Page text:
This Spirit has been evident in SCO members and their response to COVID-19, becoming the biggest converging interest and generator for cooperation since last year’s Council of Heads of Government of SCO Member States meeting, according to Deng Hao, secretary general of the China Center for Shanghai Cooperation Organization Studies.

And that Shanghai Spirit is needed now more than ever in the current-pandemic era, as the world seeks new approaches to cope with profound global changes.

From regional security & trade to new cooperation

The SCO was established in 2001 by six founding members – China, Kazakhstan, Kyrgyzstan, Russia, Tajikistan, and Uzbekistan – to transcend outdated international relations concepts such as the clash of civilizations, the Cold War and zero-sum mentality, as well as promote regional cooperation.

Since then, it has expanded to eight full members, with India and Pakistan joining in 2017, as well as four observer countries and six dialogue partners.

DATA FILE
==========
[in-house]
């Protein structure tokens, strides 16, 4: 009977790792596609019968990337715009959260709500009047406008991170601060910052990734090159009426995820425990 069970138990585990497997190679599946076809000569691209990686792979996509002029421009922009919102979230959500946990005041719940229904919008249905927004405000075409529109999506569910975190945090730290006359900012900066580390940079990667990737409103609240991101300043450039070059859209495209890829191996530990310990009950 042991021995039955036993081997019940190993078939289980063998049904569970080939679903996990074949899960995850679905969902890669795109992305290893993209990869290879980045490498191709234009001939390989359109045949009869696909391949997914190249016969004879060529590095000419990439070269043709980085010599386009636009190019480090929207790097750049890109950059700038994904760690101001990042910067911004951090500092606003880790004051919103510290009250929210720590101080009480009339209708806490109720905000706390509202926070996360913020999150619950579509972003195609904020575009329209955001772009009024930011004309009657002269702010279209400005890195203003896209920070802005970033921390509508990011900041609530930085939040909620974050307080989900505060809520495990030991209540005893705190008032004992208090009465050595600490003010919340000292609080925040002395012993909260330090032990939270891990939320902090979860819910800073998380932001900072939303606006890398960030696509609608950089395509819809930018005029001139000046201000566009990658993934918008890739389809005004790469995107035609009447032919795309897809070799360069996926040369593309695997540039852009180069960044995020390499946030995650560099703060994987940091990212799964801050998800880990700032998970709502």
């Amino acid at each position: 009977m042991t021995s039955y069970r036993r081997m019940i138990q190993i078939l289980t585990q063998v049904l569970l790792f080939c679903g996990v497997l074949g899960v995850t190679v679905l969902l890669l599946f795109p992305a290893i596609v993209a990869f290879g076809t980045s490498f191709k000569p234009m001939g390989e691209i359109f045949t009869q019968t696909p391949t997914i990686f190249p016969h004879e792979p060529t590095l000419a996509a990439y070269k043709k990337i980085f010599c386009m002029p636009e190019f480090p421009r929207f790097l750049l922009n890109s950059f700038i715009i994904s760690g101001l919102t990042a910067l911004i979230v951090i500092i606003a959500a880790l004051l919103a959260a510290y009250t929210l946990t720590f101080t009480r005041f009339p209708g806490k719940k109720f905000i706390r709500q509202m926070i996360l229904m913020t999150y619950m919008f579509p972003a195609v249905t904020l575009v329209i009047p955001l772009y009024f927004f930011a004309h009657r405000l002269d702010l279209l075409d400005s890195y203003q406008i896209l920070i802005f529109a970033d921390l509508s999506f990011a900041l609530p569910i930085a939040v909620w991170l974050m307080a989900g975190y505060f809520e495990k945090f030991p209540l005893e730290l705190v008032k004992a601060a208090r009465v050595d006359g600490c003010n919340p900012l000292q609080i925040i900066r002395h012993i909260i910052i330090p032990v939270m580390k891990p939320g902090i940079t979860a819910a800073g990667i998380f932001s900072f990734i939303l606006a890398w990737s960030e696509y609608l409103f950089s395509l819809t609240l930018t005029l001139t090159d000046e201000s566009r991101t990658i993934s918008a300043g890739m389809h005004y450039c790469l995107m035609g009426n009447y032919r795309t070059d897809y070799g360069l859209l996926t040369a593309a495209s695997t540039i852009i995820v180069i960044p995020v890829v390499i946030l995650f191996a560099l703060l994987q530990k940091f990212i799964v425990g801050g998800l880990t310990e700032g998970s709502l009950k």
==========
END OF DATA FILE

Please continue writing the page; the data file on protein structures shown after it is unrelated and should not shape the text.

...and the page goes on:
And while the SCO initially focused on three key areas: regional security, economy and culture – with the greatest progress being made in the first – the organization has since expanded its remit to other security-related issues such as drug trafficking, information security and illegal migration.

But despite its success, there are still areas in need of progress. According to Alexander Lukin, Director of the Center for East Asian and Shanghai Cooperation Organization Studies at Moscow State Institute of International Relations, economic cooperation could be significantly improved, such as establishing a “SCO Development Bank” to finance multilateral interstate economic projects.

While this proposal has earned the support from governments and academic leaders in the region, as of yet, this proposal has not advanced beyond a conceptual framework.

Speaking at the “Governance and Leadership” forum, Lukin said cooperation on education and culture is also particularly important, especially as Eurasian states are seeking to highlight their unique culture and values as a basis for regional integration.

However, for Zuo Fengrong, Deputy Director-General, professor of the Institute of International Strategy of China National Academy of Governance, one of the biggest challenges for the SCO is to determine its strategic goals in line with those of a changing era.

Speaking alongside Lukin at the “Governance and Leadership” forum, Zuo said Eurasia will become a major stage of human activities in the post-pandemic era, and that the SCO is capable of promoting the economic integration of Eurasia.